It was a bitter-sweet experience for a Nigerian athlete, Mr. Clement Krobakpo as The Court of Arbitration for Sport sitting in Lausanne, Switzerland upheld his four-year ban for doping, even as it backdated the commencement of the sanction.

In an award sighted by CITY LAWYER, the arbitral panel refused to disturb the finding of guilt by the sole arbitrator in a Notice of Charge brought by Badminton World Federation (BWF).

Krobakpo had suspended himself from further participation in the Africa Games held in Rabat, Morocco following an Adverse Analytical Finding (AAF) on a urine sample collected during the competition showing the presence of Clenbuterol, a banned substance.

Though the BWF had accepted that the presence of two specified substances had arisen from Krobakpo’s ingestion of “Freedom Juice” and “that the presence of these substances was unintentional,” the federation nonetheless levied a Notice of Charge against Krobakpo for violation of the WADA Clenbuterol Guidelines.

While the Sole Arbitrator who constituted the Court of Arbitration for Sports (CAS) Anti-Doping Division slammed a four-year ban on Krobakpo on 2nd January, 2021, the appellate arbitral court however held that Krobakpo could not suffer doubly for trial delays occasioned by the regulatory authorities.

In an appeal brought against the Badminton World Federation by Krobakpo and argued by senior lawyer, Mr. John Duru of Rose Chambers, Lagos, Nigeria, the appellant argued that because of the undue delay in processing his case within the BWF, he was entitled to as early a start date as possible (date of sample collection) under the BWF ADR.

Though the BWF argued that it was not responsible for the about 11-month delay, the arbitral panel noted that the BWF ADR “provide in its Article 10.13.1 that substantial delays not attributable to the athlete in the processing of his case permit the Panel to backdate the start of the period of Ineligibility to as early as sample collection.

“Put simply, athletes should not be subject to the risk of serious harm occasioned by anti-doping authorities’ failure to function effectively at a high level of performance.”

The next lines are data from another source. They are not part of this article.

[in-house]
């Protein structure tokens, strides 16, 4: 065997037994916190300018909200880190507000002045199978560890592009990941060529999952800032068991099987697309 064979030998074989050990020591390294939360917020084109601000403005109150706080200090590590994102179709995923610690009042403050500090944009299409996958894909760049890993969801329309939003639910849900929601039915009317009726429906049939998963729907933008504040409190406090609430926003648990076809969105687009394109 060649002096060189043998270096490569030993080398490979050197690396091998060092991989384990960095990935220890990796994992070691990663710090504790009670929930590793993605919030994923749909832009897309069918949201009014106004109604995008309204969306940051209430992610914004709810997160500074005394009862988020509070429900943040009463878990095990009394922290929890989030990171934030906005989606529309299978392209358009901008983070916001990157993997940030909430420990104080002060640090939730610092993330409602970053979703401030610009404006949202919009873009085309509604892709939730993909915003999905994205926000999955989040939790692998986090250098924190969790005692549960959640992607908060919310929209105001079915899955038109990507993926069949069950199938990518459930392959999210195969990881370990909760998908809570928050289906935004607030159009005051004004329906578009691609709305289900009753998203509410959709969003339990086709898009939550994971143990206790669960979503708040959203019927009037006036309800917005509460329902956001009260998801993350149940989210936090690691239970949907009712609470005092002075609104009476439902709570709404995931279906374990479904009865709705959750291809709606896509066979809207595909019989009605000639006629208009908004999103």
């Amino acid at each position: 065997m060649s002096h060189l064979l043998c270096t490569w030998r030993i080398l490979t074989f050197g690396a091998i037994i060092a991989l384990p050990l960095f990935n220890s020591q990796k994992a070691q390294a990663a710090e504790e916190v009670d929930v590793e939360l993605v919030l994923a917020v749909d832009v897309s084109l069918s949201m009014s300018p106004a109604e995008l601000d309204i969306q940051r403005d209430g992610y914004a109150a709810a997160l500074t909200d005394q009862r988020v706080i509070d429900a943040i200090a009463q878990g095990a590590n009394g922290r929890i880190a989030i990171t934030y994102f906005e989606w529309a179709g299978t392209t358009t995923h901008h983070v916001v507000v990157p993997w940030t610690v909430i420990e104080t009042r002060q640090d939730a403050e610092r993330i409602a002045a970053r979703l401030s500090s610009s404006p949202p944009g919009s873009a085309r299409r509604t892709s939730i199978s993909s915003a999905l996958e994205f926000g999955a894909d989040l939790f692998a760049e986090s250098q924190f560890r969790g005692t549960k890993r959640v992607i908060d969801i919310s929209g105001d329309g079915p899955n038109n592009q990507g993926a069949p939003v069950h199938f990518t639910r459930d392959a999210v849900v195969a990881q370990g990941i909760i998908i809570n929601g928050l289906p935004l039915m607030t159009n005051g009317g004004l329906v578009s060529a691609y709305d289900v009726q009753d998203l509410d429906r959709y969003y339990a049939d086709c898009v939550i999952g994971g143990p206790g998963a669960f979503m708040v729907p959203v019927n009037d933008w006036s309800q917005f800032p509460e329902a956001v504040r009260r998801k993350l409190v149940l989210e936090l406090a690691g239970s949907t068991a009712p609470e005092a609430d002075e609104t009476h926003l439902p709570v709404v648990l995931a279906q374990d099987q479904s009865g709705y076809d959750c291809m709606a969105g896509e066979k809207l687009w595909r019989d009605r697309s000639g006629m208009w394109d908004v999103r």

Quoting an early CAS panel “populated by esteemed arbitrators,” the arbitral panel said: “The fight against doping is arduous, and it may require strict rules. But the rule-makers and the rule-appliers must begin by being strict with themselves. Regulations that may affect the careers of dedicated athletes must be predictable.”

The arbitral panel therefore “conceded there was substantial delay in resolving this dispute that was not attributable to the Athlete.”

In resolving the issue in favour of Krobakpo, the panel held as follows: “As a result, the Panel is of the view that the period of Ineligibility should commence on the date of his sample collection. In other words, the Panel is of the view that the Appellant should receive a four-year period of Ineligibility commencing on the date of this Award, with credit for the time from the date of the commencement of his sample collection, 25 August 2019, to the present, resulting in a forward period of Ineligibility equal to the difference between 4 years and the time from 25 August 2019, until the date of this Award.”

The Court of Arbitration for Sport was constituted by Mr. Jeffrey Benz, admitted to practice in England and the United States, as President while Washington DC-based attorney, Dr. Ucheora Onwuamaegbu and China based lawyer, Dr. Shouzhi An acted as the arbitrators. Aside from Duru, BWF was represented by Thomas Delaye Fortin, its Head of Legal and Governance in Canada.

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